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Thread: Poetry Reading Group Redux- Nominations

  1. #166
    Great, thanks for putting the Grennan translation up. Yes, I think I’d have to agree, I like his version more than the Nichols one, it just seems a little tighter and more 'poetic' though which one is closer to the original I wouldn’t claim to know.

    I think that you may have misread my connection to the Wordsworth piece though (or I didn’t express my meaning very well) because I would agree there is very little nourishment to be found in nature in this poem, there is no love of nature for nature’s sake. Instead nature seems to function primarily to block out the inner feelings of the narrator in the vastness it presents.

    I don’t get what you mean with Infinity/infinitive, do you mean that the translation of the poem’s title is a little odd from the original?
    Last edited by LitNetIsGreat; 03-13-2010 at 03:56 PM.

  2. #167
    Of Subatomic Importance Quark's Avatar
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    I'm heading off to lunch in few minutes so I don't have very much time to write, but I wanted to comment on the Romanticism connection before there's too many posts to respond to all of them.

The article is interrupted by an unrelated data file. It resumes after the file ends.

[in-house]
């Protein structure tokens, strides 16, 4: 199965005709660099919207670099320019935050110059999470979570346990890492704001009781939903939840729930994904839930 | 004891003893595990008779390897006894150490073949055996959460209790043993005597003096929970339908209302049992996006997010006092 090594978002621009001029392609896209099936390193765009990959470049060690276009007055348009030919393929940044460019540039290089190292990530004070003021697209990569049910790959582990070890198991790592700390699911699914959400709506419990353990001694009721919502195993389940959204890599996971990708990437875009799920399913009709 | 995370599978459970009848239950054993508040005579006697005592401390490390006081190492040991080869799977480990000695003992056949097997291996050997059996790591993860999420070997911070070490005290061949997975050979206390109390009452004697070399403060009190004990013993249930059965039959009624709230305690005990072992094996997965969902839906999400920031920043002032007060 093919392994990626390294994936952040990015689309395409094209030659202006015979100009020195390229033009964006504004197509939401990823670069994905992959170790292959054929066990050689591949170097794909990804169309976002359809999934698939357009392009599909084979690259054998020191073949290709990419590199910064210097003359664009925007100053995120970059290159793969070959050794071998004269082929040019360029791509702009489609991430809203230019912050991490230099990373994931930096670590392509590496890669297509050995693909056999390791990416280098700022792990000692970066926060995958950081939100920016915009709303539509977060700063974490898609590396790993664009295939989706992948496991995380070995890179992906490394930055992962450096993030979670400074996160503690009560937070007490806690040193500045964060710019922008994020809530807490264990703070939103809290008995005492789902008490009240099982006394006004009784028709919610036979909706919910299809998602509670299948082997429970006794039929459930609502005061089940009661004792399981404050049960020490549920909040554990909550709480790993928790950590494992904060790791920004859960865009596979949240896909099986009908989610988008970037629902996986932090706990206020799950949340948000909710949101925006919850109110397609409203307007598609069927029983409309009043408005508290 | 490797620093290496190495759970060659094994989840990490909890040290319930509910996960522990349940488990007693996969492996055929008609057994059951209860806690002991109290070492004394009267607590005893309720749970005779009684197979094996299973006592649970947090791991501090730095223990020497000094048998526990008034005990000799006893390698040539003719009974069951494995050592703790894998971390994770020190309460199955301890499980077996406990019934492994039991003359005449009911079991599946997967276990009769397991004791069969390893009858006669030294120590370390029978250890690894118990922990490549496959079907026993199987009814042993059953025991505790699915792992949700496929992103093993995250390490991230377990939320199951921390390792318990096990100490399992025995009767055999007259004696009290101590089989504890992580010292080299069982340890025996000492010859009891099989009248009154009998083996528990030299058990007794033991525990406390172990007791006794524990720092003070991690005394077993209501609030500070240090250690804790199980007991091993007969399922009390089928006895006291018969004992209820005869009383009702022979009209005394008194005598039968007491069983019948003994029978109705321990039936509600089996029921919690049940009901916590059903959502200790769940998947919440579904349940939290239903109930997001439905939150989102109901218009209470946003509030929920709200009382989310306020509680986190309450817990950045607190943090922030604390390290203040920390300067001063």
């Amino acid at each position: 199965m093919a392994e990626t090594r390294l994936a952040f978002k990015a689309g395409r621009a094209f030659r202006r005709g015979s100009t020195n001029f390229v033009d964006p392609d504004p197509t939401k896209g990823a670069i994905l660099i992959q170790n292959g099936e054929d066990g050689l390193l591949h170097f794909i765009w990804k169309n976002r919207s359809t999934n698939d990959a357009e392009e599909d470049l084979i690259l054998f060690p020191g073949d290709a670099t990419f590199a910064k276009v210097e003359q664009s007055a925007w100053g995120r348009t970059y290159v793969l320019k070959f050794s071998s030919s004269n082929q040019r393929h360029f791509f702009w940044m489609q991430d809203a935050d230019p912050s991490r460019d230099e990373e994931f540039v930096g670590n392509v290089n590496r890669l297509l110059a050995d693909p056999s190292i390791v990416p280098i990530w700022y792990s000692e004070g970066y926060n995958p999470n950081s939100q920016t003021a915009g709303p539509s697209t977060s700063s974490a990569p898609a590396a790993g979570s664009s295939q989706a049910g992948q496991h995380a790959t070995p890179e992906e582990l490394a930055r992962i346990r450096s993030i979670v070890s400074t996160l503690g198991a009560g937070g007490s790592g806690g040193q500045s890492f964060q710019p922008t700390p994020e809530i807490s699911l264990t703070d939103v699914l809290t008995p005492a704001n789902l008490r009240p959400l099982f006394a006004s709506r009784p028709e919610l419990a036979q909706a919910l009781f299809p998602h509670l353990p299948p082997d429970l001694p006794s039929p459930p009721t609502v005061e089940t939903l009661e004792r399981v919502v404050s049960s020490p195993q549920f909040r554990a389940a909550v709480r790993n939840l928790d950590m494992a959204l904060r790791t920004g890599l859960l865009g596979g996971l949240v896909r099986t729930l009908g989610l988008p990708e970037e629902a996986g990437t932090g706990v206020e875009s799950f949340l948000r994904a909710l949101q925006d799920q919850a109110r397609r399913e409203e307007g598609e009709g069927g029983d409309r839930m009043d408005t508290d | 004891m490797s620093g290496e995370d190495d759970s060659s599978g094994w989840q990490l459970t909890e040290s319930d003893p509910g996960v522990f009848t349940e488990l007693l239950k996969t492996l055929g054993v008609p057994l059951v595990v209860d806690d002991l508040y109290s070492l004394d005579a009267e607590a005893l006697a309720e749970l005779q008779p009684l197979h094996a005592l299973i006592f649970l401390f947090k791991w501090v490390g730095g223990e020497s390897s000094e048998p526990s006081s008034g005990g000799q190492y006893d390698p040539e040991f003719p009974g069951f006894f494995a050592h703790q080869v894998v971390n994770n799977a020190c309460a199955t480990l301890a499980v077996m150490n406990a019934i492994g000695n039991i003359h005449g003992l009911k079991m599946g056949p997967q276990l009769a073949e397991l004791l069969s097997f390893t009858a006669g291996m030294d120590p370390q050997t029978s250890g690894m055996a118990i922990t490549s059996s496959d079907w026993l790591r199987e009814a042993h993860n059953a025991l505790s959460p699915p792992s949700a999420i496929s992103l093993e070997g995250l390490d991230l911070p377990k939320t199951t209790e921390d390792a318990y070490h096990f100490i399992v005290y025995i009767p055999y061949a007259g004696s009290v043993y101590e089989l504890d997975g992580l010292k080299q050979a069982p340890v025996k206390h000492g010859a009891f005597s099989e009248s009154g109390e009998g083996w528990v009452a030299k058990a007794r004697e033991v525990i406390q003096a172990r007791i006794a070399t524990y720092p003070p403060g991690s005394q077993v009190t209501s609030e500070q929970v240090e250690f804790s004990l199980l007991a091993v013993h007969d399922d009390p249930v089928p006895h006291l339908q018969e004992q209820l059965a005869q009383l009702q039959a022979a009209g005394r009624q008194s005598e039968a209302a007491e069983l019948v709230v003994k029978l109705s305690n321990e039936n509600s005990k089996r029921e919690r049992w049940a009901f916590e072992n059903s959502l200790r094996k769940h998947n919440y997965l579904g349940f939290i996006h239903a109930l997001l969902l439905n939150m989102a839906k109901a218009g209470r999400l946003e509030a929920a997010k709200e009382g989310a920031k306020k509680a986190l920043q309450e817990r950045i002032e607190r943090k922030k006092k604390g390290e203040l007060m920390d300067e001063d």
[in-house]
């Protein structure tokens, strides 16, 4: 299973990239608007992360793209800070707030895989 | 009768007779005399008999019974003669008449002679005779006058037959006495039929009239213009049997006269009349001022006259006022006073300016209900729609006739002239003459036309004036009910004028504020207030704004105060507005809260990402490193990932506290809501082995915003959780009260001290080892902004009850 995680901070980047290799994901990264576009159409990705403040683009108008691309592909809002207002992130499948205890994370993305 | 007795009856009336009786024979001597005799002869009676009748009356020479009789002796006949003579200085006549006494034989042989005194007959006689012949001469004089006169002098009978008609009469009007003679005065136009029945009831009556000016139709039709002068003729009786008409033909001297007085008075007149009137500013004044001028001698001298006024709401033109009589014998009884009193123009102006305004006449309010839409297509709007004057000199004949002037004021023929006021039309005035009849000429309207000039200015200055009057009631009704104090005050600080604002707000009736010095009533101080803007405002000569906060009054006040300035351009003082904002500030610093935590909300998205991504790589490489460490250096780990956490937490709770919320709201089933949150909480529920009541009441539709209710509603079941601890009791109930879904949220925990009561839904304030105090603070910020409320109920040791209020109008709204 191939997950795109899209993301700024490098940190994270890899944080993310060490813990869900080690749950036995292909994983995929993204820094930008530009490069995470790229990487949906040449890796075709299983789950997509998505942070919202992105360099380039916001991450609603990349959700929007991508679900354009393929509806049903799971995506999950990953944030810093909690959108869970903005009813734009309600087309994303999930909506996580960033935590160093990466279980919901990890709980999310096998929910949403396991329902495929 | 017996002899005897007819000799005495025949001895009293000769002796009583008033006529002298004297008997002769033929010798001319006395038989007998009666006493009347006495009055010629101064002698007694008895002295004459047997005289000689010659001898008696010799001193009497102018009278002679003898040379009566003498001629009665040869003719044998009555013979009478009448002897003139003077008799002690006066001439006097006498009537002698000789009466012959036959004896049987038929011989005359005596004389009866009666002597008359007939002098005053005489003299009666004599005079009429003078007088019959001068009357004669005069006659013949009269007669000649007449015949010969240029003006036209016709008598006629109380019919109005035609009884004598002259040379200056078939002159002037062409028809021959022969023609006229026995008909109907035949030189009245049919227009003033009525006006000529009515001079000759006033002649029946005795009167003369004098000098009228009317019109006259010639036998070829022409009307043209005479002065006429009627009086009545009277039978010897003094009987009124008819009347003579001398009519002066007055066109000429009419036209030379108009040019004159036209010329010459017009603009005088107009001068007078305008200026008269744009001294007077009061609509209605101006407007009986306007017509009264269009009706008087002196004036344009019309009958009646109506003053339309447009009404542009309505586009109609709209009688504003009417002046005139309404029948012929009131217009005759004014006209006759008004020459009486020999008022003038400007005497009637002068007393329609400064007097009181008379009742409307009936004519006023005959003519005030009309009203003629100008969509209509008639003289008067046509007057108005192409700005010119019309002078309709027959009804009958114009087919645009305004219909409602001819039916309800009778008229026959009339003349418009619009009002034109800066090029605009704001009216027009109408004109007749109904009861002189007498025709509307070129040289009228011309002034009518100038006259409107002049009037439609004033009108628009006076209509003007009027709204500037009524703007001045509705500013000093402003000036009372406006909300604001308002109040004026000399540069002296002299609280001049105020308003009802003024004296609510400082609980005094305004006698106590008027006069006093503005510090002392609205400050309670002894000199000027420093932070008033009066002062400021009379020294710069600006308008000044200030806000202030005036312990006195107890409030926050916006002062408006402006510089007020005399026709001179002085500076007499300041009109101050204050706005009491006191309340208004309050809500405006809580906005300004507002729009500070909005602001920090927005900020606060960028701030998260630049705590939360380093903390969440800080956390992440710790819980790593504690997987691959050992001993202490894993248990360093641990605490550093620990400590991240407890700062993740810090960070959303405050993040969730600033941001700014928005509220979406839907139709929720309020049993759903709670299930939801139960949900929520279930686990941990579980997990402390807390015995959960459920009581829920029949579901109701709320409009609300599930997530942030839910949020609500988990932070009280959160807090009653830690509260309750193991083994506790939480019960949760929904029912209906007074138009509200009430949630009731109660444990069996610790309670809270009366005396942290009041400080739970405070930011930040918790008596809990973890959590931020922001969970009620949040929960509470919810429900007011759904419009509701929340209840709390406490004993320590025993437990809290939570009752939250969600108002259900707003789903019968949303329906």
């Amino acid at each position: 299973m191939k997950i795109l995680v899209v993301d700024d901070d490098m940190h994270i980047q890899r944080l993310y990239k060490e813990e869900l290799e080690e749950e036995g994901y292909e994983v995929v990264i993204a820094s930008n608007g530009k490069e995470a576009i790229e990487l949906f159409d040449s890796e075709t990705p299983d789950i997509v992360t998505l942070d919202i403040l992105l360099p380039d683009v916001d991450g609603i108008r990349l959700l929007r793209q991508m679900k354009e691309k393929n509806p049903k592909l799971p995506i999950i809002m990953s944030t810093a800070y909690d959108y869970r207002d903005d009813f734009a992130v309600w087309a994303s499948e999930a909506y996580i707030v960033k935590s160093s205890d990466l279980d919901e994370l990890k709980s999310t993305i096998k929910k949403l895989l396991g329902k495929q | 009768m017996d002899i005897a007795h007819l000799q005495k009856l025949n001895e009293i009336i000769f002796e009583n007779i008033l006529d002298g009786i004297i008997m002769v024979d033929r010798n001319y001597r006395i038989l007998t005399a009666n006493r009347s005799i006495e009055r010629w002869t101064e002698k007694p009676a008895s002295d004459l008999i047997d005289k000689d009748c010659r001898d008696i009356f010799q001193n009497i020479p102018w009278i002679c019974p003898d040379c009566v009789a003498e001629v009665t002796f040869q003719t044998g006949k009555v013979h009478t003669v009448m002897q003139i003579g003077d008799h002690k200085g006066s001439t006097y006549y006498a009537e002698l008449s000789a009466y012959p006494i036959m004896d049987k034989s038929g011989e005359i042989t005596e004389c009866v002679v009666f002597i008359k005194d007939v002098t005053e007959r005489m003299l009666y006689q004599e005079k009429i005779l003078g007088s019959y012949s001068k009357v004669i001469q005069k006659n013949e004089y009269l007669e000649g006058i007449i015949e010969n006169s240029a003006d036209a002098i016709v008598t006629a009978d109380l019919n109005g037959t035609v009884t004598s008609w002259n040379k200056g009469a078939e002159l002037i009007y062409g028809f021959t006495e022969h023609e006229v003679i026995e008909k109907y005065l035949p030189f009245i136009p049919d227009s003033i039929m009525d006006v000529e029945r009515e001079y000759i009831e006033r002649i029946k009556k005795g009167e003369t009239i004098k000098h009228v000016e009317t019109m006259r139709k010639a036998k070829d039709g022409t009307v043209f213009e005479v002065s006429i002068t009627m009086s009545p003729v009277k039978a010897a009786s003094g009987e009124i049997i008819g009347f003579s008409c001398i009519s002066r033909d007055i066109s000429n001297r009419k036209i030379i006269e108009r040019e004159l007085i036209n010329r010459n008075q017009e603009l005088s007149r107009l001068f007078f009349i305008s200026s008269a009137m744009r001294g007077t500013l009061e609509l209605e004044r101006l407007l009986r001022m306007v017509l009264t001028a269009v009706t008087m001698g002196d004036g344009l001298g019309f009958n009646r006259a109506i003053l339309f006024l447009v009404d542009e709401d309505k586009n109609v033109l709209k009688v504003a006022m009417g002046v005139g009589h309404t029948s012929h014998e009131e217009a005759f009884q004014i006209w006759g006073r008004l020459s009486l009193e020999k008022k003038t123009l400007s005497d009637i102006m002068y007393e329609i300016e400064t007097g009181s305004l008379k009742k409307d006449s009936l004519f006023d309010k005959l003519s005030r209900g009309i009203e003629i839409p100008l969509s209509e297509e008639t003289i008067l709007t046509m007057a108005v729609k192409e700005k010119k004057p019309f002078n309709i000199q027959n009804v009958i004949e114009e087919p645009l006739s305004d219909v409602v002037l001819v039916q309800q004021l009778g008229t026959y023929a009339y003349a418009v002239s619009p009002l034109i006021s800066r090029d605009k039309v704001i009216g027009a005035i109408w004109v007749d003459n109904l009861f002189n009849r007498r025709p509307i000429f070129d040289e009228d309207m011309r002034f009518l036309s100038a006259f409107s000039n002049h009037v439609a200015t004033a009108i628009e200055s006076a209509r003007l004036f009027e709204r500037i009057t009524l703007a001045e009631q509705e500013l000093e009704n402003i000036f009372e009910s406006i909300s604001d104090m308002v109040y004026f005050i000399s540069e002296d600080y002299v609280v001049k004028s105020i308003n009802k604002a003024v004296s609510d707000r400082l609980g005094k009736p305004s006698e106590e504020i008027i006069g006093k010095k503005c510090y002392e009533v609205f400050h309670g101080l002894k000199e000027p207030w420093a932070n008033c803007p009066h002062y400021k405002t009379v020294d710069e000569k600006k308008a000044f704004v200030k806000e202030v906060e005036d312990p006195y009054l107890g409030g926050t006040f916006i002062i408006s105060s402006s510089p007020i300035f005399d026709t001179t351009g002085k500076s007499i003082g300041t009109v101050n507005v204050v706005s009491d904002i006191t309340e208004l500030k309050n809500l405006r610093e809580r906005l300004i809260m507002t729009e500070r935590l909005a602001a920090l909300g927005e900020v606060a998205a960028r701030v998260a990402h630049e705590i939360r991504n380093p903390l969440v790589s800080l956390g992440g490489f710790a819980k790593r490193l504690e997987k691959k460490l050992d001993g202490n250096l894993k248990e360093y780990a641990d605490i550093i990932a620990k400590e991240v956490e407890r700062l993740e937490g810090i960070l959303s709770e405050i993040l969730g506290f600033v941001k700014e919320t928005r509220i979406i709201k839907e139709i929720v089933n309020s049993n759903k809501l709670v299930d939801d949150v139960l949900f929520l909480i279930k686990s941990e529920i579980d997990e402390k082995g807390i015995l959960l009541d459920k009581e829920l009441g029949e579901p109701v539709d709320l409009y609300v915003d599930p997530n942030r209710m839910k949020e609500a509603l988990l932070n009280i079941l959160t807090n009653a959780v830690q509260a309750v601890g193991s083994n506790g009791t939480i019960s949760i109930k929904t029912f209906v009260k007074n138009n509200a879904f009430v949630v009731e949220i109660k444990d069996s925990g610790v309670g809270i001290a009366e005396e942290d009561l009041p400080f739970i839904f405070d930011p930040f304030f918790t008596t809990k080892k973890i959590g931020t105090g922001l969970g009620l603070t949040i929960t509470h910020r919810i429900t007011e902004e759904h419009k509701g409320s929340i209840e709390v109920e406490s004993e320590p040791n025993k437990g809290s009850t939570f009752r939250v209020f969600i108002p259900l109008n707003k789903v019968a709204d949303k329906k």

Quote Originally Posted by Virgil View Post
    I know some people have said how this reminds them of the Romantics, but I'm not sure i see the same thing. This is the only one I've read so far, so I can't speak from an intertextual perspective, I can only address from this short poem. The Romantics for the most part see a spirituality in nature, a mystery tending toward the numinous. Here I get the feeling that there is no mystery, no spirituality, no anything but death in nature. I can't say that this is a statement of atheism (though it could be); I'm saying that nature does not seem to contain substenance. Tintern Abbey nourished Wordsworth; there's no noursihment here.